We are not here to take anything away from the guys or to say that sci-fi is actually a girl’s club, because it’s not,” Eckstein said. “We’re simply trying to share the spotlight and hoping for equal treatment. Female fans have been more of an afterthought in the sci-fi and fantasy fields; most companies cater to the men. But I want Her Universe to be more than just a merchandise line — I want it to be a community for female fans.

Maybe Comic Sans Isn’t So Bad After All


What’s that comics font that CCI:SD is using?  It’s not very good…the “N” is rather abstract and squashed. The CCI graphics team needs to learn to kern… “IN TERNA TIONAL”?!

Perhaps they should take advantage of this.  (I’m sure Comicraft could even design an “official” Comic-Con font, perhaps even give them a show special!)

In My Day, We Didn’t Have Digital Comics!

Indiewire uses the Wayback Machine and creates an alternate reality where Comic-Con first took place in 1910.

“What might have been announced, unveiled and previewed, what might we have seen and gotten sneak peeks of had the SDCC existed 100 years ago? I’ve come up with a few ideas, which I’ve listed after the jump. And if you’re thinking this is a silly idea, well let me just remind you that it’s typical with comic book characters to be given new origins, so why not comic book conventions? I’m going to be doing a few more of these fictional histories over the course of the next few days, so feel free to suggest some other years to wonder about.”

Today’s Candidates for Prom Queen and King Mr. and Ms. Comic-Con 2010

Today, our candidates come from the ne plus ultra, upper echelon, snobbish clique known as Comic-Con Exclusives!

The candidate for Queen Ms. Comic-Con 2010 is the well-know, almost infamous (or is it notorious?) Tarot of the Black Rose!

Continuing the exciting new line of seductive vinyl statues featuring the most alluring Femme Fatales of modern comics’ history, DST and Broadsword present this “Silver Goddess” variant of Jim Balent’s own Witch of the Black Rose – Tarot! Standing over eight inches tall, this limited edition version of the Sam Greenwell sculpt showcases the magical beauty as she appeared in issue #11 after retrieving the Sword of the Black Rose!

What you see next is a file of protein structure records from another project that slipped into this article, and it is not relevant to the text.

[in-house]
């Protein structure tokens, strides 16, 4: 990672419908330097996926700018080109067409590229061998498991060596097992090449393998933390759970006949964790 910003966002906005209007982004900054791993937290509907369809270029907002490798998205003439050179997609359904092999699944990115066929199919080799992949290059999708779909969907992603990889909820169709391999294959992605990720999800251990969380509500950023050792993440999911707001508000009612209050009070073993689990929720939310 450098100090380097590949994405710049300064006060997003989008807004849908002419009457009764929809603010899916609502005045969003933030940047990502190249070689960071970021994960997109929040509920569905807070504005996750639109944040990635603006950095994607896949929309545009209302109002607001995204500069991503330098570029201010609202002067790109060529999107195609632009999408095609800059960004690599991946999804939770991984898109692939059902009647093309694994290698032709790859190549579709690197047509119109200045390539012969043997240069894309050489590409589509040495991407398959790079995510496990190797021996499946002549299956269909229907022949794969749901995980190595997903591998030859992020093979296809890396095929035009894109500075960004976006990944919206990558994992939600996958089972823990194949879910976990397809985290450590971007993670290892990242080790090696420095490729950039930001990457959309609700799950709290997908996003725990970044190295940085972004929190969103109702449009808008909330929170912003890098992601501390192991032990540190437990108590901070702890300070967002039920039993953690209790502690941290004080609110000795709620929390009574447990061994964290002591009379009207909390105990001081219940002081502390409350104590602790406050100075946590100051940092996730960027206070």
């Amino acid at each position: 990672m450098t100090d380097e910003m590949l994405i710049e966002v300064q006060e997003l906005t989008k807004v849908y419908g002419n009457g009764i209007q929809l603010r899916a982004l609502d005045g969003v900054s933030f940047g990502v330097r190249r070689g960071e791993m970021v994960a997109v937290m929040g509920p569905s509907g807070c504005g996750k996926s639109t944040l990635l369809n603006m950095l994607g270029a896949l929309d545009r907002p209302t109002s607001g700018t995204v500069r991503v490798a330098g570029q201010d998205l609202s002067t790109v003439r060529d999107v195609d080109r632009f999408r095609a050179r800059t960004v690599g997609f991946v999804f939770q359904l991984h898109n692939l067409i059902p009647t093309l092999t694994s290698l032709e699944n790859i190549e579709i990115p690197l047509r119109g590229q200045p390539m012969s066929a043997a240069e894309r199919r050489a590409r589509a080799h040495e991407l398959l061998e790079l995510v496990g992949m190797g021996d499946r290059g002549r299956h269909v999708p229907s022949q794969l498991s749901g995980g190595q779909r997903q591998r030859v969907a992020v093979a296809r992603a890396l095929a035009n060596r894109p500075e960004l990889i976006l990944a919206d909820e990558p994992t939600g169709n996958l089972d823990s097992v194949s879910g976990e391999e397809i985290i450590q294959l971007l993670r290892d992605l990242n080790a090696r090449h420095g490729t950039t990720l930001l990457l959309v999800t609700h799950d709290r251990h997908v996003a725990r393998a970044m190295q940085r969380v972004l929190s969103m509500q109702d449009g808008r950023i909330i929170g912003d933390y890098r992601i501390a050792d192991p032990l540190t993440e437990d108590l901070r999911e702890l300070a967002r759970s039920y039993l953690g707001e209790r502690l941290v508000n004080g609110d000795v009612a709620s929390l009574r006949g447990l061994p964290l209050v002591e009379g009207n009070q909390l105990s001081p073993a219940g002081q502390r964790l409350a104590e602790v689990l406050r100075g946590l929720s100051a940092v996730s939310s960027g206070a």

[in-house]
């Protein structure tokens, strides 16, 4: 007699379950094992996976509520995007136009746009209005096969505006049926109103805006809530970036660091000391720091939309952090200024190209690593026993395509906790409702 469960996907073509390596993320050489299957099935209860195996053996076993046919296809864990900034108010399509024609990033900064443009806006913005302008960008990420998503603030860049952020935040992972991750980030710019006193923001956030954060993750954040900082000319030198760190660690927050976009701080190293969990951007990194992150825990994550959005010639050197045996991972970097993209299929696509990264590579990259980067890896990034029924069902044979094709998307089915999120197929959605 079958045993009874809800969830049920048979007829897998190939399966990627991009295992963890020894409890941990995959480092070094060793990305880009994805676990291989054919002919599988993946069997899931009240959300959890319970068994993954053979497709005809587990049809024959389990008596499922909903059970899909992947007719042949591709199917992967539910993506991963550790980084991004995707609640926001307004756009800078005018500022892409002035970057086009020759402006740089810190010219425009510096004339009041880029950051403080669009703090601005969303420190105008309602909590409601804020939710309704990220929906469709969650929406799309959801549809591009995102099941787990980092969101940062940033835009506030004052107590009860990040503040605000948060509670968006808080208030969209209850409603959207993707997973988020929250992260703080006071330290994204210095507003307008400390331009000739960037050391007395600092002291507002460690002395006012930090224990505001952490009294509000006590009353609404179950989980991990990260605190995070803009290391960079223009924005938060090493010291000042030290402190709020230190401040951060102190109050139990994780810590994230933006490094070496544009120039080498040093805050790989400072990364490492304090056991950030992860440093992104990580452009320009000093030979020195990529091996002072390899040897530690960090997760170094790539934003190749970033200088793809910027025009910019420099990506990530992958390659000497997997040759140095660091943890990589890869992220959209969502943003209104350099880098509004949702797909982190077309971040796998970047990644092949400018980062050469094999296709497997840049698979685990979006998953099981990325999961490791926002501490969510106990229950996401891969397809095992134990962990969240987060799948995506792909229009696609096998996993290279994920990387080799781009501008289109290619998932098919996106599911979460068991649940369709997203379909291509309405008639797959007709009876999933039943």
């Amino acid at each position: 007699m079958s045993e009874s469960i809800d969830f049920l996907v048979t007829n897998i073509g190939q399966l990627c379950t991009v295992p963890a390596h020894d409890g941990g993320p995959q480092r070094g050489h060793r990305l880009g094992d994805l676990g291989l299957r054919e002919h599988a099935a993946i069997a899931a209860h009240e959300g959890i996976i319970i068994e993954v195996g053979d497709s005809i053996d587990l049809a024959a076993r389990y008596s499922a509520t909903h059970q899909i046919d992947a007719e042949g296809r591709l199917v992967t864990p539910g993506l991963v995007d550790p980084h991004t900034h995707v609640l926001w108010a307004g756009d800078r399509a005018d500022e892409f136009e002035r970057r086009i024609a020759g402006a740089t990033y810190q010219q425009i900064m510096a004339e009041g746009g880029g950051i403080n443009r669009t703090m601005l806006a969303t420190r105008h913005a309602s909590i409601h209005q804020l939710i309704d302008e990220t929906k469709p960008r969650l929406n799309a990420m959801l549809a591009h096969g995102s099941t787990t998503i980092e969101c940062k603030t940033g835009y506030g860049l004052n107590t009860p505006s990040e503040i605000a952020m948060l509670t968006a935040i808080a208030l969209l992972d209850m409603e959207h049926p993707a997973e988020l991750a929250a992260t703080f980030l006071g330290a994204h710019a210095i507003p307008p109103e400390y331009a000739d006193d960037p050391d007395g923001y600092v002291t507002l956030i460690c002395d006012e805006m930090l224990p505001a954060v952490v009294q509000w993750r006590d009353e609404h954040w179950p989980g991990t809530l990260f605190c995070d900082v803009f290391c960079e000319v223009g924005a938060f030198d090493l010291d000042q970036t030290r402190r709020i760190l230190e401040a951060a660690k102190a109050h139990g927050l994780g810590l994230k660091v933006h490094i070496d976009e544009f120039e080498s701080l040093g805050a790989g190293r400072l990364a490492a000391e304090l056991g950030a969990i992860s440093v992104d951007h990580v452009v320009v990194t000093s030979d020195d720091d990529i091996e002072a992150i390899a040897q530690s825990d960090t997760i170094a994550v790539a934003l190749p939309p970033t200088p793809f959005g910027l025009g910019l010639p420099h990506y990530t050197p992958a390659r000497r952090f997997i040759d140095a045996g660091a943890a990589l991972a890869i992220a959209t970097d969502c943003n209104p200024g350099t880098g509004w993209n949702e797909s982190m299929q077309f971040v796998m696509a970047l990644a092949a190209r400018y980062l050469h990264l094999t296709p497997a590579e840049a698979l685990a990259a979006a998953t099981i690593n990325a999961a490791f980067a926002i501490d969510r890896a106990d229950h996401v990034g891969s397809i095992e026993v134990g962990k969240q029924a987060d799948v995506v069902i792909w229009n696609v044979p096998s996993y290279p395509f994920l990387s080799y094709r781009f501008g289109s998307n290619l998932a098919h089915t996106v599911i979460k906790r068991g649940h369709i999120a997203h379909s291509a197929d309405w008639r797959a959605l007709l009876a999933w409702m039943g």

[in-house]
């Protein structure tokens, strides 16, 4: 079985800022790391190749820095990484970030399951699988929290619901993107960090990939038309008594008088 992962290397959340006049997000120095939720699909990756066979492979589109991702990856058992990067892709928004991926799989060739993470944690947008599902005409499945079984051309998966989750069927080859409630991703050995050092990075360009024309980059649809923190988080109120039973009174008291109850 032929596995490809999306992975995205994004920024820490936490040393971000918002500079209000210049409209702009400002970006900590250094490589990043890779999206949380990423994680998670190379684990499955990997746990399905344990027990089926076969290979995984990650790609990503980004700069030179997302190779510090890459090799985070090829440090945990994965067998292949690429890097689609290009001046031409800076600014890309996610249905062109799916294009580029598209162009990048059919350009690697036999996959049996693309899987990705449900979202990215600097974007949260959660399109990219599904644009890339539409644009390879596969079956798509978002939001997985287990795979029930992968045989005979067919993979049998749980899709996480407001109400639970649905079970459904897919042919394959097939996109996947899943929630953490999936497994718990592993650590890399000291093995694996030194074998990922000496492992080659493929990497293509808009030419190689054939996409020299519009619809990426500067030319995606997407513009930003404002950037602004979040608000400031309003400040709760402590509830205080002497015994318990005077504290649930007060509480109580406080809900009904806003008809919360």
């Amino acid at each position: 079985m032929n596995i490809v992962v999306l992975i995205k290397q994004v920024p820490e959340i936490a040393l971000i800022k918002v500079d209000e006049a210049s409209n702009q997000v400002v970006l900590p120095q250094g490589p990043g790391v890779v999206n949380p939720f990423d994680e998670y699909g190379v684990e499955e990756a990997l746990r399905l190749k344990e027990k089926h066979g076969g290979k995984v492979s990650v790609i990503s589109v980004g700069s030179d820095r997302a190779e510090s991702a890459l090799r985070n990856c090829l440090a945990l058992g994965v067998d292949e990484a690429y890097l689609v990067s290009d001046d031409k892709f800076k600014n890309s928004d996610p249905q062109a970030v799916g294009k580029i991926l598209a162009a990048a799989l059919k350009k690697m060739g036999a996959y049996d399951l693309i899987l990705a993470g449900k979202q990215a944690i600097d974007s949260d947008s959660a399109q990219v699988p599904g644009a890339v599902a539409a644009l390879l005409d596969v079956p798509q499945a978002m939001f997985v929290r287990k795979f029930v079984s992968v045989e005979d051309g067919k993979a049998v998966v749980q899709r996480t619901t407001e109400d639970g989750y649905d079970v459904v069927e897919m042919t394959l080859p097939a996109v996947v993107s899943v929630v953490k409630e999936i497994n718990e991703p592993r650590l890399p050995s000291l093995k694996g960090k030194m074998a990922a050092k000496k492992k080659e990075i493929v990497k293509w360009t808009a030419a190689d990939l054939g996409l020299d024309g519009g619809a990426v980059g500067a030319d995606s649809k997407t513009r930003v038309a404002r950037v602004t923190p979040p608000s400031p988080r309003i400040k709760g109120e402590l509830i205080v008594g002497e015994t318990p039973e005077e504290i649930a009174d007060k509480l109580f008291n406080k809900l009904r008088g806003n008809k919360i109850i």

Almost as sexy, strong, and good and bad as Tarot, Sinestro, wielder of the Green, Yellow, and White power rings, yearns to add a crown to compliment his ring bling!

The brightest day can’t be too far away when a traditional GL villain is wearing cool new duds as seen on this exclusive Sinestro Action Figure. Measures approx. 6/5″ high, Sinestro features multiple points of articulation and includes a removable display base. Packaged in a unique clamshell presentation package that also includes a wearable White Lantern power ring.
“Let there be light.”

Comments

  1. Jim Caldwell says:

    Torsten, you must have missed the Nerd Burlesque show that was showcased at C2E2′s Saturday night party at the Double Door.

    It was largely the same concept – though the production values were nowhere near that Star Wars … thing – and as entertainment went that night, it ranked far above the spoken word performance.

  2. “What’s that comics font that CCI:SD is using?”

    It’s Letter-o-matic, a free font from Blambot.

Speak Your Mind

*